What if you knew that you were only six weeks away from your dream of becoming an astronaut?
Or, what if you had the hope that soon you might land a leading role in a Broadway production or the fear you were about to become Britney Spears’ personal assistant? Would it frighten you and excite you if you knew your next job would include swinging upside down in a Cirque du Soleil production?
My son Jackson lives his life in six-week increments. He’s serving a mission for The Church of Jesus Christ of Latter-day Saints. And even though he has a relentlessly positive attitude and a strong belief he is serving right where he is supposed to be, he knows his world could change within days because transfers come around every six weeks.
When a transfer day happens, your companion could change and/or you could be called upon to move to a completely different part of the mission where you and your meager belongings would have to start over from scratch.
The upside of this approach is that if you have a companion who is difficult to get along with, you know there is hope six weeks away that everything will change. And for those of you who have not experienced life with a missionary companion, well, you have no idea what I’m talking about.
Think of your best friend. Now imagine you discover that suddenly one day your best friend realizes that he or she likes you so much that they never, ever want you out of their sight. They’ll let you go to the bathroom and shower by yourself, but they’ll be with you during every meal, stand right next to you in the grocery store line, and listen in on every conversation you have no matter where you have it. Now imagine all of the above, only let the scenario play out with someone that you’d rather lock in the bathroom.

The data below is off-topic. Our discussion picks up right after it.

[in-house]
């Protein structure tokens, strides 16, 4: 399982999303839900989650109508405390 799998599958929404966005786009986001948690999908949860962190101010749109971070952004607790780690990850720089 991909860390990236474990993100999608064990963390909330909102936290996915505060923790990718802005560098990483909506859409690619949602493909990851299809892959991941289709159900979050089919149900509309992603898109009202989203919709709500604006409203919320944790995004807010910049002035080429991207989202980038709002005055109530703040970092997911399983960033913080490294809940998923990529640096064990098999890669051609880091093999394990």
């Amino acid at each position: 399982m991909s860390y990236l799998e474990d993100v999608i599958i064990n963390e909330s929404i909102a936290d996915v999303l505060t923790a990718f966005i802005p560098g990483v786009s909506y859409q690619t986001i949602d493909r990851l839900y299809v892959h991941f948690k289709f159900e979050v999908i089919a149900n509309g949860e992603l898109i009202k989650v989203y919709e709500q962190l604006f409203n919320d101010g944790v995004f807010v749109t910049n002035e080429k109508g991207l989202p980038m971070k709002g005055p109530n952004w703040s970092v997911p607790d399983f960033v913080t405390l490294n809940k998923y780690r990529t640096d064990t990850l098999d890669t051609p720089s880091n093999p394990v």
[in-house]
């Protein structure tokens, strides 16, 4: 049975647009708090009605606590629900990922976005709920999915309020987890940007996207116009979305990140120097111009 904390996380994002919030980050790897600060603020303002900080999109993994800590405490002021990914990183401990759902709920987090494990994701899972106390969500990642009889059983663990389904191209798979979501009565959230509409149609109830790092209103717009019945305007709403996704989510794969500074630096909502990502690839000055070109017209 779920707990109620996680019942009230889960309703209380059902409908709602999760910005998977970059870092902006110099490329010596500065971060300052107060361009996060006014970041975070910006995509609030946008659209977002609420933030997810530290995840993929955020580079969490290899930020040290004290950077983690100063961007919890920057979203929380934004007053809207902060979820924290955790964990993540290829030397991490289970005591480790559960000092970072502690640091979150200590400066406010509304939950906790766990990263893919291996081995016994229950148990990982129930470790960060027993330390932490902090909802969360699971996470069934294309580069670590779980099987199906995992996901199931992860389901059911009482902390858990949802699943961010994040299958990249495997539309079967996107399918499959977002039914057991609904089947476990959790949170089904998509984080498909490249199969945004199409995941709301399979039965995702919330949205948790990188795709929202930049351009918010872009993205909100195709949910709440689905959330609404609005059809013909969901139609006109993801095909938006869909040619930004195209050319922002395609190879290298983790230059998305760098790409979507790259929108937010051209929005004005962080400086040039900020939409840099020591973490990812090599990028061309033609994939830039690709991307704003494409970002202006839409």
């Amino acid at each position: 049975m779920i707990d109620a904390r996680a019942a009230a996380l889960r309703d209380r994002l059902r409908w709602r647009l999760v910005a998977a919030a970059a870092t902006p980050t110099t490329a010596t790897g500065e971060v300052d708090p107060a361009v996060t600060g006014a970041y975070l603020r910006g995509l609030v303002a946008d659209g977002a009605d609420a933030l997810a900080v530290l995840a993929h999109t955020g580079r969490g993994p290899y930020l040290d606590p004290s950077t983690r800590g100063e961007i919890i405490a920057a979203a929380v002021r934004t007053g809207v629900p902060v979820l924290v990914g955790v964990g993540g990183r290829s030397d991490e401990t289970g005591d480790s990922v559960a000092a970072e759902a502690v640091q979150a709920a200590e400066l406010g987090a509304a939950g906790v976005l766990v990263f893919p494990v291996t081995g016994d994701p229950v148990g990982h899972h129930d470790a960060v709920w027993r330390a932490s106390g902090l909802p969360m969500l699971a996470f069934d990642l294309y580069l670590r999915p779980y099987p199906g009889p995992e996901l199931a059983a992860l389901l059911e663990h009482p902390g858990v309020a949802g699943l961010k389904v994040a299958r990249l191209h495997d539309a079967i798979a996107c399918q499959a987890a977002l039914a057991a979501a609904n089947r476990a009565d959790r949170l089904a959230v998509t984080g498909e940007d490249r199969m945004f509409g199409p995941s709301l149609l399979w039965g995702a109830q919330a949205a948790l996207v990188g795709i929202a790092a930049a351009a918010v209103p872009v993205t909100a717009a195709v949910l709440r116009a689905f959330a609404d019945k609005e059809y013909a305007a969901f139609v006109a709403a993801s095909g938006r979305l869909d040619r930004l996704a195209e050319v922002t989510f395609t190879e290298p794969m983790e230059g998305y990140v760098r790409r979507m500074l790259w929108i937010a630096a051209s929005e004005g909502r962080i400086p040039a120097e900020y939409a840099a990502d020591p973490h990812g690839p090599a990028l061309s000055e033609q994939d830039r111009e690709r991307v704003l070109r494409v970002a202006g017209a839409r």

This got me to thinking, however, that in the grown-up, non-missionary world, we sometimes get into rough situations with a furnace that breaks, a job that stinks or no job at all. What if we knew that no matter how bad our situation was, we would only need to hang in there for six weeks, and then we might be transferred to an entirely new area and new job?
One week you are working at Sears, and the next week you are guiding people to the top of Mount Everest. You get to keep your family with you and a couple of suitcases, but you have to adjust to the home, apartment or wet cardboard box to which you are assigned.
I tested the idea out on my wife, who does not always transition as effortlessly into my world as I would like, and she immediately pointed out that just because someone says I am a Sherpa doesn’t mean I can suddenly walk uphill for 10 minutes without having a heart attack. And she thinks that if I were to be transferred to Cirque du Soleil, there would be some serious costuming issues they would suddenly have to deal with.
And who will be orchestrating these “transfers,” she wants to know. Who is going to tell Donald Trump that it’s his turn to clean the toilets, or tell Mitt Romney that he’s going to be an unemployed single parent on food stamps? How would President Obama adjust if he were ordered to take a job as a call screener for Rush Limbaugh?
The idea of “hope chunks,” as I call them, already works on a collegiate level. You have a job with several bosses or professors who ask you to do incredibly difficult things and sometimes you fall behind. Doesn’t matter. On a certain day every four months or so you get a grade and get to start completely over. Wouldn’t it be cool if your work to-do list just went away every four months and you got a chance to start fresh with a brand-new boss?
Well, none of that is going to happen, but if a candidate ever proposed a “hope chunk” approach to the economy, we’d get some interesting debates. Do you think the 1 percent would pony up for some serious attack ads if they thought they were six weeks away from start-over status? They’d make the ads we see on TV now look like Hallmark commercials.
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